As grandmothers, do we wonder about the hidden potential of our grandchildren? As we held our babies and stared at the wonderment of part of ourselves, can we even imagine who they might become? I don’t know who my grandchildren will become and what paths they will take, but I am challenged to pursue intentional prayer for them as they grow.

I pray that they will recognize the amazing creations that they are. As scripture says, they have been hand knit by God (Psalm 139).

I pray that they will come to a personal relationship with Jesus.

I am praying for myself-- that I will study my grandchildren so that I know how to pray to encourage them in their gifts and talents, to respond to their personalities, to be alert and aware to their thoughts and actions, and to provide as I can when needed, the right words to them.

I am praying Luke 2:52 for them—that they will grow in wisdom and stature and in favor with God and man.

I am praying for their parents to raise them with Biblical wisdom.

Jer. 29:11 says, “For I know the plans I have for you,’ says the Lord, ‘plans to prosper you and not harm you, plans to give you hope and a future.’”

We have no idea what God has in mind for them, but God has ideas and plans! Let’s cooperate with Him by praying that our grandchildren hear His voice and love Him with all their heart and mind. Won’t it an extraordinary treasure to look back and see how our prayers were part of their lives?

Praying with you,


*This site has the lyrics to the song.

Sunday, December 6, 2009


Don't forget to comment about your extraordinary treasure (last week's blog --see below) after reading Judy's challenge to focus. Our prize drawing runs until Friday. Marilyn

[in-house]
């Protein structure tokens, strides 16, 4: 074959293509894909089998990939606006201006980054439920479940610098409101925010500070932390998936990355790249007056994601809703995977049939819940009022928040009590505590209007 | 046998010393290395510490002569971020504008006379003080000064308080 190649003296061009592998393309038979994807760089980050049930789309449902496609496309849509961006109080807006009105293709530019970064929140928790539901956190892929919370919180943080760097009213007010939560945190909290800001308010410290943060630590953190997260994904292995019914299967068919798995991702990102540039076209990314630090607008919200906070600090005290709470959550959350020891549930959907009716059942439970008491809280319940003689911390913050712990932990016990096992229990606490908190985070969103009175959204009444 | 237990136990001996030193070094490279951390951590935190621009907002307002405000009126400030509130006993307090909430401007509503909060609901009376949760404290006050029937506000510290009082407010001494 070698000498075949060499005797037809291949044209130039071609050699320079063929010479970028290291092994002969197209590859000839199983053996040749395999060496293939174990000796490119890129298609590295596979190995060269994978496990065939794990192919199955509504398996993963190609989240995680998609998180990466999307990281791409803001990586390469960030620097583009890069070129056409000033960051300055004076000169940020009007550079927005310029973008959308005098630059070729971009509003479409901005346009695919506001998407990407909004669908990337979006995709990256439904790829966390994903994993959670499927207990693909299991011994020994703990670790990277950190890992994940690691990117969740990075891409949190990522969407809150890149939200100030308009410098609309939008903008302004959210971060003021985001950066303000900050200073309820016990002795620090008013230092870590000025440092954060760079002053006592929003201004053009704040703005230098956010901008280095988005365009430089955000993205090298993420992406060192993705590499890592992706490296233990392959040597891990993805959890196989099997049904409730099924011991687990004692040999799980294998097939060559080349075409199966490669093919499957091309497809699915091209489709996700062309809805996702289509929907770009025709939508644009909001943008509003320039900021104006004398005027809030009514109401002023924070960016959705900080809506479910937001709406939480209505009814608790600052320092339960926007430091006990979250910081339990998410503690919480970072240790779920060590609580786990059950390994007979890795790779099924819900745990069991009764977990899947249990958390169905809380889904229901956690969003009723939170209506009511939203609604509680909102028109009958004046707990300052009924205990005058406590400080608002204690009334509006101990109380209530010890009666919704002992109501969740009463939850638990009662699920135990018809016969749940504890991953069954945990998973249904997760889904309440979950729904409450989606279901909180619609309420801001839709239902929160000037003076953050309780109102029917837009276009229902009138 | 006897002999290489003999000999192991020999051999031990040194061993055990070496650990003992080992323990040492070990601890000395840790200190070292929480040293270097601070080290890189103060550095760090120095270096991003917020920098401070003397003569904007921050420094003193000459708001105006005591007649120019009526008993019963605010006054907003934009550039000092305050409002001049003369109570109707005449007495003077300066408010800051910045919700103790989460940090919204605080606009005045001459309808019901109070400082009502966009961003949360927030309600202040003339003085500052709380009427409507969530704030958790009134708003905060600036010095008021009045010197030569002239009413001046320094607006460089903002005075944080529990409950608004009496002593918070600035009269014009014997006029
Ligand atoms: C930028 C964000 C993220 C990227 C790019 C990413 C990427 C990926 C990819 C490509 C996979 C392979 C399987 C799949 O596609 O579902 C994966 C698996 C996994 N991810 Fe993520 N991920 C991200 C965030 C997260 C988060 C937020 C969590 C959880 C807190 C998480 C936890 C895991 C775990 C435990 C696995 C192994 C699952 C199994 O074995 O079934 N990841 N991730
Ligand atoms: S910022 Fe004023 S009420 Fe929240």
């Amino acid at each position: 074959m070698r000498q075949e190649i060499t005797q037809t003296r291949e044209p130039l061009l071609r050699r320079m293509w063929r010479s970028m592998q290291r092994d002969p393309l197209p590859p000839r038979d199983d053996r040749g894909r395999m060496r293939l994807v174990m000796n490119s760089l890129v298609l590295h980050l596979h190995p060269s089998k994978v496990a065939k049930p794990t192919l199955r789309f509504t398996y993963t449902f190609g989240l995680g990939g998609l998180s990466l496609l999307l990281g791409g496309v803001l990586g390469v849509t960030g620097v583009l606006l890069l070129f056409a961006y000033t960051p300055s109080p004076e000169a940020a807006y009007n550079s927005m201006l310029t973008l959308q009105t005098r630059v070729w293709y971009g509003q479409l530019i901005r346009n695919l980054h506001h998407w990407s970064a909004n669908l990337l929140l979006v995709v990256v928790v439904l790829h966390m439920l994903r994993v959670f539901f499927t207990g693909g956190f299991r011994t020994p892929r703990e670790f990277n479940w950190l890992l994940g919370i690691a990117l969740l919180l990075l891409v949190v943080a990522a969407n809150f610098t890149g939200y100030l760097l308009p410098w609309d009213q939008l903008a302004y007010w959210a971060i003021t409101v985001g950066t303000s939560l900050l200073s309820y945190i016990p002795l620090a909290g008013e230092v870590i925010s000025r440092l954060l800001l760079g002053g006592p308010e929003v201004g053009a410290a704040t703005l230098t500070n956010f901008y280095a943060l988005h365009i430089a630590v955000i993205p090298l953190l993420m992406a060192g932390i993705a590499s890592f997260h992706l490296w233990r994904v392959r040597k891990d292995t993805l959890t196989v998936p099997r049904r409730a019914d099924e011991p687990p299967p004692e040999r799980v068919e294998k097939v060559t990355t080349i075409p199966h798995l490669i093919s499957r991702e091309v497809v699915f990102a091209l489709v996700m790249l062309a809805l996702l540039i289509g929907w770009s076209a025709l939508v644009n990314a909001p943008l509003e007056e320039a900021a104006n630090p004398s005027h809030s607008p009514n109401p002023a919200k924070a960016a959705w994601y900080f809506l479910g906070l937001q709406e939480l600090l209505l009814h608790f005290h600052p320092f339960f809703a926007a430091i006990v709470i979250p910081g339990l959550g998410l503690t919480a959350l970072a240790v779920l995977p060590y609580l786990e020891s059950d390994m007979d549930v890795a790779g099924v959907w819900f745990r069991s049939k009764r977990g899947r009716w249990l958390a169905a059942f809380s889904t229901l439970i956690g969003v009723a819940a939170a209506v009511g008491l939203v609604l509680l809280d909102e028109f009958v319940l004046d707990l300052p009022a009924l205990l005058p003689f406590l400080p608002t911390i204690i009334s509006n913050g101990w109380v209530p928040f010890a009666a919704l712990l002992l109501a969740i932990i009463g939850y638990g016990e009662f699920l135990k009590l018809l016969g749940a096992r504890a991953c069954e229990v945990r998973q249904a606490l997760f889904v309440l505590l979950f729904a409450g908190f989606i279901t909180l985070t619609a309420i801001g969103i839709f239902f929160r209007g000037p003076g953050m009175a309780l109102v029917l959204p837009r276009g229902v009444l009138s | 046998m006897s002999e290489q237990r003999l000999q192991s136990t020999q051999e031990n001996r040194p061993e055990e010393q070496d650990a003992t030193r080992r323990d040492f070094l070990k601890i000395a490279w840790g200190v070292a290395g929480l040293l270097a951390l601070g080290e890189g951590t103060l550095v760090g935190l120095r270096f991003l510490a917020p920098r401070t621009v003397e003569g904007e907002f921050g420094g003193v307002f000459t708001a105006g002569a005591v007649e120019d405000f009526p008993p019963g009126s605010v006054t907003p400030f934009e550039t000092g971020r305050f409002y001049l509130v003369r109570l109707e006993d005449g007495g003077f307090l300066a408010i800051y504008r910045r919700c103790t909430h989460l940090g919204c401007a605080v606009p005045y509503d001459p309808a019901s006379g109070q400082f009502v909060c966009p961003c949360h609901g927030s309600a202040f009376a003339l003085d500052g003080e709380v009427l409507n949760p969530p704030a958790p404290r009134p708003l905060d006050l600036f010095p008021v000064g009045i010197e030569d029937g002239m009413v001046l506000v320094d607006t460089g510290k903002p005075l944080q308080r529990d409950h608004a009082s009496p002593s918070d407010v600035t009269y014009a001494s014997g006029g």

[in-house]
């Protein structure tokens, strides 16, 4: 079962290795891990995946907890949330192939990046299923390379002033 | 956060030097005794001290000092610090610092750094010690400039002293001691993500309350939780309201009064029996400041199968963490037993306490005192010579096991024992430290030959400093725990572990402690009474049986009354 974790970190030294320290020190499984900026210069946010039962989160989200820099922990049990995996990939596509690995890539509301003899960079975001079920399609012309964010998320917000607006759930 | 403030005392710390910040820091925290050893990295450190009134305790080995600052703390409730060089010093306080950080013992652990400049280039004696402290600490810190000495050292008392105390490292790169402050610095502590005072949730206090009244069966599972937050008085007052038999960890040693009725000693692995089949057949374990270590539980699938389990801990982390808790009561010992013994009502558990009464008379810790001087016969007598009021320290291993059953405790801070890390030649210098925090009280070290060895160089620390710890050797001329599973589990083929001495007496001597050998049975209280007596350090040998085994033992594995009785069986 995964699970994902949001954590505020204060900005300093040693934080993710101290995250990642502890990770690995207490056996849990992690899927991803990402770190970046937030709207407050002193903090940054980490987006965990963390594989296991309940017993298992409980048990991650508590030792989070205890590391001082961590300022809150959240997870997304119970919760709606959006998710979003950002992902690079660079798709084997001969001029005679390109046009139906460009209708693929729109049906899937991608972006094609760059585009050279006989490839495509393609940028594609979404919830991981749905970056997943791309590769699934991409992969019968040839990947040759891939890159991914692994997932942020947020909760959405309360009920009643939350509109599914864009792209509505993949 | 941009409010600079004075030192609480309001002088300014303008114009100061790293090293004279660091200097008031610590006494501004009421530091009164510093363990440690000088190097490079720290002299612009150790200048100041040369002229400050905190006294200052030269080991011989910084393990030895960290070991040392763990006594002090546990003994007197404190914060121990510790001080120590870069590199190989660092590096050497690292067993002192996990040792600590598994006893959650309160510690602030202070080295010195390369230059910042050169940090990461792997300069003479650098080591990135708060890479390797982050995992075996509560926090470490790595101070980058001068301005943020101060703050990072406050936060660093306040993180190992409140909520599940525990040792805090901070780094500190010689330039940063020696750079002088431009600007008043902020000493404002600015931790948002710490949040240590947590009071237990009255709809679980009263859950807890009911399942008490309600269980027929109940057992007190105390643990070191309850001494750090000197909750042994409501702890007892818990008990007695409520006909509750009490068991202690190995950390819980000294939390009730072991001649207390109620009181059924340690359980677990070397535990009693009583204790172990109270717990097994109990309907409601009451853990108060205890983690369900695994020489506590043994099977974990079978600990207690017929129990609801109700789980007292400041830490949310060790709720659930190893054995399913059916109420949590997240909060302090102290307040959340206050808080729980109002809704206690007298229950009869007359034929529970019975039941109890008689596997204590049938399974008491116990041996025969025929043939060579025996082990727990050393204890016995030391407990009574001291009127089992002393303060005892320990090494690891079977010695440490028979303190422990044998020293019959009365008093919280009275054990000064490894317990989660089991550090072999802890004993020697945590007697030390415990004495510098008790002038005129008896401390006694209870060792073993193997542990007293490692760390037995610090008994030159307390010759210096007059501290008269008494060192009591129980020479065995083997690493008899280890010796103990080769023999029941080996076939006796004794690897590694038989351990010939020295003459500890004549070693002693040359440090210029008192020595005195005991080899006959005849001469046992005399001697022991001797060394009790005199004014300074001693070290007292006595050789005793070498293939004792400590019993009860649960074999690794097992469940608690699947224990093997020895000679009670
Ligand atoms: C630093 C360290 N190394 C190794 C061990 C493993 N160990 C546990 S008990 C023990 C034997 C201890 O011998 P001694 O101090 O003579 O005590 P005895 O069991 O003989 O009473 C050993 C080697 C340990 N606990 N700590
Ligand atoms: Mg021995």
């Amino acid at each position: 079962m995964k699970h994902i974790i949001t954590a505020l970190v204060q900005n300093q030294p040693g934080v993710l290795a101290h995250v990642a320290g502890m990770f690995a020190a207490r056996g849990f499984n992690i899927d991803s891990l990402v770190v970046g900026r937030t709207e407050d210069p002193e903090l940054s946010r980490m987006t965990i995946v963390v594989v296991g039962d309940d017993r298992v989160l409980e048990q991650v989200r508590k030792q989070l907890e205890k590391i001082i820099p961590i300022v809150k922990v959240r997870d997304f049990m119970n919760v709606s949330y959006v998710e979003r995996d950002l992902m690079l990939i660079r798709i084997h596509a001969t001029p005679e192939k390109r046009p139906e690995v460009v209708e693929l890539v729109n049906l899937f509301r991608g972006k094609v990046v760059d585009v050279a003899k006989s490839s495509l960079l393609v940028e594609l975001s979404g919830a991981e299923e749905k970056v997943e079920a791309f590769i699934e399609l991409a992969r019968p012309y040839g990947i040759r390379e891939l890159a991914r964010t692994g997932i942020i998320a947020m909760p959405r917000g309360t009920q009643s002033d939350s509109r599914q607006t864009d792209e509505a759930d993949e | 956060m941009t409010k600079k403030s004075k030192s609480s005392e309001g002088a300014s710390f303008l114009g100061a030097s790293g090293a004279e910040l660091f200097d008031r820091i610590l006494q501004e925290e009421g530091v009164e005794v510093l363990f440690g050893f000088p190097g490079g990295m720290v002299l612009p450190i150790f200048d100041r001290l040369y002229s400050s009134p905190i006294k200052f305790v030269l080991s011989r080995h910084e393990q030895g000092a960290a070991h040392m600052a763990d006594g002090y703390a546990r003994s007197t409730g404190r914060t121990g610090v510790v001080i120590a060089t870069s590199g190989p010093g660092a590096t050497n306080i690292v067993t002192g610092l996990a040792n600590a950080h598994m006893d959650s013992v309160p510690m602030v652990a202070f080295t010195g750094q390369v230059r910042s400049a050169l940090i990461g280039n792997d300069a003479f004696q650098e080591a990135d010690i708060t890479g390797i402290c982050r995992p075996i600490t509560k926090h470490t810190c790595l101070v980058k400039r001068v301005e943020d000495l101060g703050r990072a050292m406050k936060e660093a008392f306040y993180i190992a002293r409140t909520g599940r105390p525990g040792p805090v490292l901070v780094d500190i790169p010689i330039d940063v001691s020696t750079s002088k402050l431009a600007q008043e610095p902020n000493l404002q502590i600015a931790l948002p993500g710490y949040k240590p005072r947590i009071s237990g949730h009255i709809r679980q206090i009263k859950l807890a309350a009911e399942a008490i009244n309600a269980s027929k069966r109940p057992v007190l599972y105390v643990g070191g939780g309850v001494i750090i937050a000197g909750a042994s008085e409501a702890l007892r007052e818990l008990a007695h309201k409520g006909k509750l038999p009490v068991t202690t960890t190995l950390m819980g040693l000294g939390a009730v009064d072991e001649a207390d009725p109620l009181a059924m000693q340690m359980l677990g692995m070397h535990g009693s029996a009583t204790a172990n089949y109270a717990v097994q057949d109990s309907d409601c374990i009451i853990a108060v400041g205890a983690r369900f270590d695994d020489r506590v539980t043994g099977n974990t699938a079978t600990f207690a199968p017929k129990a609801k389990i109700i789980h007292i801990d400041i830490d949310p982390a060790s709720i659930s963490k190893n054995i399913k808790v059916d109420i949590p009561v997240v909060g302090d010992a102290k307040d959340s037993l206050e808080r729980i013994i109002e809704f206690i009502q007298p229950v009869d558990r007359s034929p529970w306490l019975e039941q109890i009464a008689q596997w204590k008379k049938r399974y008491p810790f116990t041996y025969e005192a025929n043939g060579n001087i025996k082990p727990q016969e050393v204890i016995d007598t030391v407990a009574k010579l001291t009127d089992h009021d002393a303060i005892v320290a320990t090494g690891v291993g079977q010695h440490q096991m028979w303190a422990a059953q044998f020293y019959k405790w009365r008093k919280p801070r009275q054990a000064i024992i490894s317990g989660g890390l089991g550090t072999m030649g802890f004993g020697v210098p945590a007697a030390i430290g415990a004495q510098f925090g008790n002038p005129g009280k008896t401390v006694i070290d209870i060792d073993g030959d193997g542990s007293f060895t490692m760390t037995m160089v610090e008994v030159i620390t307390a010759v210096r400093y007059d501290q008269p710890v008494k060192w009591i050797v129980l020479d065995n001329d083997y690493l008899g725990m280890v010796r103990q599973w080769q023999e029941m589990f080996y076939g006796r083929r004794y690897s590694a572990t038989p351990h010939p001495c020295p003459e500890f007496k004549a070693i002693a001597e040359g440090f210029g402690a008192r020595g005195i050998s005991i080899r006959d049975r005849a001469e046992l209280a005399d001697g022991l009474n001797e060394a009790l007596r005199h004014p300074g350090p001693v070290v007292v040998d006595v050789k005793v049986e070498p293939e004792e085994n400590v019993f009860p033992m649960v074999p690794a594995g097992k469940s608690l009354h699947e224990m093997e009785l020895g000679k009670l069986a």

Why do we need to simplify, prioritize, and literally come up for air and take a breath during the holidays? For me, one reason. Relationships! Those with our family, friends and God...and even my relationship with myself!

I was trying to think how I could do what I believe in so strongly, and profess to you, in the wake of all of life's stresses that seem especially rampant in my life right now. I wanted to make a simple list to help myself, and in doing so, I hope it is helpful for you. It seems we all need a restful retreat this holiday. That is present enough for me, how about you?

I wrote two weeks ago about "simplifying" and Marilyn wrote last week about looking for delightful and "extraordinary treasures." In our house, the annual jigsaw puzzle that sits on the card table during Thanksgiving and Christmas is a treaure for me...and since I'm all about relationships, it's a reason for us to sit together, talk, avoid TV, laugh and tell stores, with the common goal of the puzzle. No doubt striving to simplify the holidays as we look for, and expect, extraordinary treasures will be a gift we can give ourselves, so let's do exactly that.